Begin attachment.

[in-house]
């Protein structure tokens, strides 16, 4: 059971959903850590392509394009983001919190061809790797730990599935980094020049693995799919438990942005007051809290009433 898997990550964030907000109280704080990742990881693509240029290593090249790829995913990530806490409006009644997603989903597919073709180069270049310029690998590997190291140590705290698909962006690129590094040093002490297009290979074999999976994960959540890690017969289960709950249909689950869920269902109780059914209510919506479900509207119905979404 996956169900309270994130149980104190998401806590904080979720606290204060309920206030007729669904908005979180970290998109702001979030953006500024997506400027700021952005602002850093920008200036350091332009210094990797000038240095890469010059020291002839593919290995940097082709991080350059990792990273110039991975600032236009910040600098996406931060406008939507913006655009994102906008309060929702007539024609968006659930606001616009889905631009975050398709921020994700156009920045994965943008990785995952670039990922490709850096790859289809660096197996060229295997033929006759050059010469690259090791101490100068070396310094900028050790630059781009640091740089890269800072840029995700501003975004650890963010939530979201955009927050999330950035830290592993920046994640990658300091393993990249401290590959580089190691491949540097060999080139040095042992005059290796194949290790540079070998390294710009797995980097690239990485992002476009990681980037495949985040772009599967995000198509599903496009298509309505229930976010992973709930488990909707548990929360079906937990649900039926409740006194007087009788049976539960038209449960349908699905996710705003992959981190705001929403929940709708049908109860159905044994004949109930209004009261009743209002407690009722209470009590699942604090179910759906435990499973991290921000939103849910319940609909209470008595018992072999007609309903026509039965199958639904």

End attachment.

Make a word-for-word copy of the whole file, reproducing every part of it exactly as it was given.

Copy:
[in-house]
């Protein structure tokens, strides 16, 4: 059971959903850590392509394009983001919190061809790797730990599935980094020049693995799919438990942005007051809290009433 898997990550964030907000109280704080990742990881693509240029290593090249790829995913990530806490409006009644997603989903597919073709180069270049310029690998590997190291140590705290698909962006690129590094040093002490297009290979074999999976994960959540890690017969289960709950249909689950869920269902109780059914209510919506479900509207119905979404 996956169900309270994130149980104190998401806590904080979720606290204060309920206030007729669904908005979180970290998109702001979030953006500024997506400027700021952005602002850093920008200036350091332009210094990797000038240095890469010059020291002839593919290995940097082709991080350059990792990273110039991975600032236009910040600098996406931060406008939507913006655009994102906008309060929702007539024609968006659930606001616009889905631009975050398709921020994700156009920045994965943008990785995952670039990922490709850096790859289809660096197996060229295997033929006759050059010469690259090791101490100068070396310094900028050790630059781009640091740089890269800072840029995700501003975004650890963010939530979201955009927050999330950035830290592993920046994640990658300091393993990249401290590959580089190691491949540097060999080139040095042992005059290796194949290790540079070998390294710009797995980097690239990485992002476009990681980037495949985040772009599967995000198509599903496009298509309505229930976010992973709930488990909707548990929360079906937990649900039926409740006194007087009788049976539960038209449960349908699905996710705003992959981190705001929403929940709708049908109860159905044994004949109930209004009261009743209002407690009722209470009590699942604090179910759906435990499973991290921000939103849910319940609909209470008595018992072999007609309903026509039965199958639904």